Museum’s Nares Show Grabs Audiences
And a new mural in Bronzeville honors Vel Phillips.
Nares: Moves, the Milwaukee Art Museum’s exhibit of five decades of work by contemporary New York artist Jamie Nares, is setting a new record of sorts. It’s not just that it has drawn a large number of visitors, but “people are spending a record amount of time in the exhibition watching and exploring all the works,” says Amanda Peterson, MAM senior director of audience engagement.
On view at the MAM through October 6, the exhibit features nearly 150 sculptures, drawings, paintings, film and mixed media centered around the art of motion, by humans and inanimate objects. The exhibit is curated by MAM director Marcelle Polednik, who calls Nares “a prolific, perpetual creator” whose works help viewers “understand the development and nature of contemporary art.”
Nares has broad connections to contemporary art and artists of all kinds. After relocated from London to New York City in 1974, Nares quickly became a part of the city’s No Wave and punk rock movements, playing in bands, creating art and films, and befriending notable artists and film directors such as Jim Jarmusch (Stranger than Paradise and Coffee and Cigarettes)
In the 1970s and 1980s, New York was a hotbed for new and innovative styles of music, including punk rock, hip-hop, rap, and disco. Nares is clearly intrigued by this. Her two “Grandmaster” works in a portion of the exhibit pay tribute to Grandmaster Flash, the hip-hop pioneer and DJ.
The artist’s 2011 film Street features the music of Sonic Youth guitarist Thurston Moore and depicts a bustling New York City street, filmed in slow motion on a warm day. Nares also appears enthralled by the ever-evolving nature of industry and commercialization. Element Number One, a 2009 film, features a fizzy, upright stream of cola, captured in slow motion. And the artist’s “Portrait” series consists of more than half a dozen “motion portraits” (including one of Jarmusch).
“With all the twists and turns through Nares’s paintings, films, objects, experiments and things that defy traditional categories,” Peterson says, “it feels like a diverse contemporary art museum inside the museum rather than just the work of a singular artist.”
-Last week, the Milwaukee Art Museum announced that it will hold a Grand Unveiling ceremony September 5 for artist Robert Indiana’s singular “Love” sculpture, which was completed during the Summer of Love in 1969. The sculpture was recently gifted to the museum by an anonymous donor and the Greater Milwaukee Foundation. The event will begin at 5:30 p.m. in the Lubar Auditorium with a talk by Joe Martin Lin-Hill, Albright Knox Gallery deputy director, about Indiana’s life and career.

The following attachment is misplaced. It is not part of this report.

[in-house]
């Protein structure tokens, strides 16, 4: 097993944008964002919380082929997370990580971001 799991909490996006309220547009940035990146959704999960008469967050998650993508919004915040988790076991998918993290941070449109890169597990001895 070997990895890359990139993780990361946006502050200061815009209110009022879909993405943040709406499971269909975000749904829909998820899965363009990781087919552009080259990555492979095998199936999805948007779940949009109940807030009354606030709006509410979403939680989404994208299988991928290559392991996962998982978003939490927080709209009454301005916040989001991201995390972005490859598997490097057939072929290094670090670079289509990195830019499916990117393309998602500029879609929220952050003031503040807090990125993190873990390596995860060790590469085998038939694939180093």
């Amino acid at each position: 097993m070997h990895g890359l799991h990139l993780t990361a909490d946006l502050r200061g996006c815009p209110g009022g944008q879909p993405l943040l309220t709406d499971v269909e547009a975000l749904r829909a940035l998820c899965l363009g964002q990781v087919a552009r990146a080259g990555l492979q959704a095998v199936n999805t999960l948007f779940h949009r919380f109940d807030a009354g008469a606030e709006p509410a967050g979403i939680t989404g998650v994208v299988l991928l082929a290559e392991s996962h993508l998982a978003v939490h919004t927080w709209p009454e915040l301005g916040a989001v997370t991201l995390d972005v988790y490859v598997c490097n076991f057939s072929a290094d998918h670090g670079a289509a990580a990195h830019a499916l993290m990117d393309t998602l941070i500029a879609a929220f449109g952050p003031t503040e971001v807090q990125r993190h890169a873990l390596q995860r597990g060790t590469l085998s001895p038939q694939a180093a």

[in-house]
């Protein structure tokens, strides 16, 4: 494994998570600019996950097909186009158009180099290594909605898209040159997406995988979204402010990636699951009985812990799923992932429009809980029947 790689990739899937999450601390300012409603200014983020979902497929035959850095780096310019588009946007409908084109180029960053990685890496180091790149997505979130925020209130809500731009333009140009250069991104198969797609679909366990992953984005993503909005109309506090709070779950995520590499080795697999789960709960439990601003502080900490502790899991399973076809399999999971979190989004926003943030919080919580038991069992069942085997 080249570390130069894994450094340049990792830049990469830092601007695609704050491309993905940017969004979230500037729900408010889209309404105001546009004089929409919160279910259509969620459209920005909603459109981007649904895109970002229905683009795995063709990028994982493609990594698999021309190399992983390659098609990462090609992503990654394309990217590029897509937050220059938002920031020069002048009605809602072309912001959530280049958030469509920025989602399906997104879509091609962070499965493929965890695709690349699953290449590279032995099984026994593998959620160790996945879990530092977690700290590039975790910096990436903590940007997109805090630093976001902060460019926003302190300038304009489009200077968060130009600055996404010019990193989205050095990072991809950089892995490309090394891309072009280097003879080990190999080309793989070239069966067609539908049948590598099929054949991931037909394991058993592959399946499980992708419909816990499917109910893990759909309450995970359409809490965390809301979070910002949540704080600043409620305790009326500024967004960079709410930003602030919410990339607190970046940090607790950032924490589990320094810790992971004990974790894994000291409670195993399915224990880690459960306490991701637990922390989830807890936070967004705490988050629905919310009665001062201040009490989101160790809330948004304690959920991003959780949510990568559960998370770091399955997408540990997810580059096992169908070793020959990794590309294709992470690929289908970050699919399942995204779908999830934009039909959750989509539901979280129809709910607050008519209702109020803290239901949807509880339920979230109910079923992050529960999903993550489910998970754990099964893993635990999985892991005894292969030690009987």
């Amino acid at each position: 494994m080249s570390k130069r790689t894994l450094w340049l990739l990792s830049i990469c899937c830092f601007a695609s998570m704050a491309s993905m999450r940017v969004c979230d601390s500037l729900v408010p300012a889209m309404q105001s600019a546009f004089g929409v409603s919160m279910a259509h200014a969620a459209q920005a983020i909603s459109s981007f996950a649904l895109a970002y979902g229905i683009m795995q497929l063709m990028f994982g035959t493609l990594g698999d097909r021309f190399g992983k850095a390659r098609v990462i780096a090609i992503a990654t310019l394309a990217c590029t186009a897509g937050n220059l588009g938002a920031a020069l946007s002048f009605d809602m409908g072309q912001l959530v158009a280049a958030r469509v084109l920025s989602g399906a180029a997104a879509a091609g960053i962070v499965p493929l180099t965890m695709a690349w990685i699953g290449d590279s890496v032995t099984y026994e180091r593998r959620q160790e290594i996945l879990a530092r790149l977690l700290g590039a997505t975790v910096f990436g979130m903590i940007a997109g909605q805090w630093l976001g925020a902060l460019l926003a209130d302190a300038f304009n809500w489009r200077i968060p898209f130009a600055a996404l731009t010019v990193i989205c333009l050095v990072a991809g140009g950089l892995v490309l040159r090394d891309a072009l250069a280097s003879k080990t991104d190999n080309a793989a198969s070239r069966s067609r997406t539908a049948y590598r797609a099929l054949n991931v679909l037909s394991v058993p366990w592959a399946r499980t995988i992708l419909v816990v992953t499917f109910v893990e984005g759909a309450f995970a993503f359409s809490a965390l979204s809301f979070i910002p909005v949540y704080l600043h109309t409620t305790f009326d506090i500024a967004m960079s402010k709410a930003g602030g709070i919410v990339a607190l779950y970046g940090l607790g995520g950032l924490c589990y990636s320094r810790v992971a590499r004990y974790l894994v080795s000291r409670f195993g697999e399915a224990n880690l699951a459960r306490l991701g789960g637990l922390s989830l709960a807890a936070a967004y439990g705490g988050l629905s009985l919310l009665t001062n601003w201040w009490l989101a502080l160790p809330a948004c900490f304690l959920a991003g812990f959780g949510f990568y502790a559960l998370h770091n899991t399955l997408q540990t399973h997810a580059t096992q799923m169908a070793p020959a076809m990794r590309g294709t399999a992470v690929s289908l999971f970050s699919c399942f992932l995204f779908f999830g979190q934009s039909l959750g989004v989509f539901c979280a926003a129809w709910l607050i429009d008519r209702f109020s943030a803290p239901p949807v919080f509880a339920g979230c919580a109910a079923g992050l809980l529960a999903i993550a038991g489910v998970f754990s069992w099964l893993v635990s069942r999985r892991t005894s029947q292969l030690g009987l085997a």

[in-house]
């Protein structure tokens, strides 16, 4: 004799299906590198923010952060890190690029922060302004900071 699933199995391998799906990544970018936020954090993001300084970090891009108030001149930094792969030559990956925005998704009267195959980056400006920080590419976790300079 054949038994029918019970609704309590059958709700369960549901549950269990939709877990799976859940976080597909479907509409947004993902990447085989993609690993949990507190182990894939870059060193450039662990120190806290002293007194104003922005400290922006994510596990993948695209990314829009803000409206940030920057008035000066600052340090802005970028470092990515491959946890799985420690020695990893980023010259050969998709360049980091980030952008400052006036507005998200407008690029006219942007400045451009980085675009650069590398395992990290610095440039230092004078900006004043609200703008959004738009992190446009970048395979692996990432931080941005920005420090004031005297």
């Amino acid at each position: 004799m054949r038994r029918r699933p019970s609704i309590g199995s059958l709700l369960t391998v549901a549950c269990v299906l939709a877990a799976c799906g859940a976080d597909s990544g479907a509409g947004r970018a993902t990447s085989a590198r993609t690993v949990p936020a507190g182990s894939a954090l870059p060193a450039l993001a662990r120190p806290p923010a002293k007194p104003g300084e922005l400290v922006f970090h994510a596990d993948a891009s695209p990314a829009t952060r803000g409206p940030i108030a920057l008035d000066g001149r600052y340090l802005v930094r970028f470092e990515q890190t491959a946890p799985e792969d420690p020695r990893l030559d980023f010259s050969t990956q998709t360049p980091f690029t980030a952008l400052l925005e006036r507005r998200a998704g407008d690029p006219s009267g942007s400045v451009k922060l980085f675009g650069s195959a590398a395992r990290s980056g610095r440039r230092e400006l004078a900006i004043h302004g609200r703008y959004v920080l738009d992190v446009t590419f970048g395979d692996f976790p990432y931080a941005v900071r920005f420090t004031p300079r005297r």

-Wallpapered City LLC announced last Wednesday that Andreas von Chrzanowski, better known as CASE, an acclaimed East German muralist and founding member of street artist crew Ma’Claim, will paint a giant mural on the north face of the Dye House, 320 E. Buffalo St. Built in the 1920s, the building once housed a hosiery company, a theme CASE plans to incorporate into his mural. Wallpapered City, a consulting firm that counts Black Cat Alley and East Town Tosa’s six murals among its projects, will oversee the CASE mural.
-A new mural honoring Milwaukee judge, politician and civil rights activist Vel R. Phillips has been installed in Milwaukee’s Bronzeville neighborhood, on the exterior of the Bronzeville Collective building at 339 W. North Ave. Commissioned by Artists Working in Education, artist Jasmine Wyatt created the mural with the help of four volunteers. Installed by Whitefish Bay art studio At Spolar Studios, the mural was unveiled Saturday, the last day of Bronzeville Week 2019, a weeklong series of events and activities celebrating the arts and culture of the historic Milwaukee neighborhood.
Art Events and Gallery Openings
-On Wednesday from 1:30 p.m. to 2:45 p.m., the MAM will host a Sculpture Milwaukee Trolley Tour, a seated tour of the Sculpture Milwaukee works that line Wisconsin Avenue. Visit mam.org/sculptureMKE for tickets.
-The museum’s monthly MAM After Dark will be held from 7 p.m. to 11 p.m. Friday. The theme is NYC and will celebrate the Big Apple and the Nares: Moves exhibit with cocktails and New York-themed appetizers. Visitors are encouraged to don 1970s and 1980s gear.
-Inside Out, an exhibit featuring the work of video artist Ted Brusubardis, painter Thomas Haneman and miniatures by M. Winston, will open Friday at the Portrait Society Gallery, 207 E. Buffalo St., Suite 526. An opening reception will be held 6 p.m. to 8 p.m. Friday at the gallery.
-Two exhibitions will open Friday at the Haggerty Museum of Art, 1234 W. Tory Hill St. Ben Shahn’s For the Sake of a Single Verse, a collection of 22 lithographs by the artist illustrating text from the 1910 Rainer Maria Rilke novel The Notebooks of Malte Laurids Briggs, will be on display at the museum through December 15. The Ariel Poems, on display through December 15, is a pamphlet series published by British independent publishers Faber and Gwyer and Faber and Faber. Published between the late 1920s to the mid-1950s, The Ariel Poems features collaborations between artists and poets such as T.S. Eliot.
-At 1:30 p.m. Saturday in the Milwaukee Art Museum’s Lubar Auditorium, museum visitors can view all 10 of Jamie Nares’ short films. The film showings are free with museum admission.
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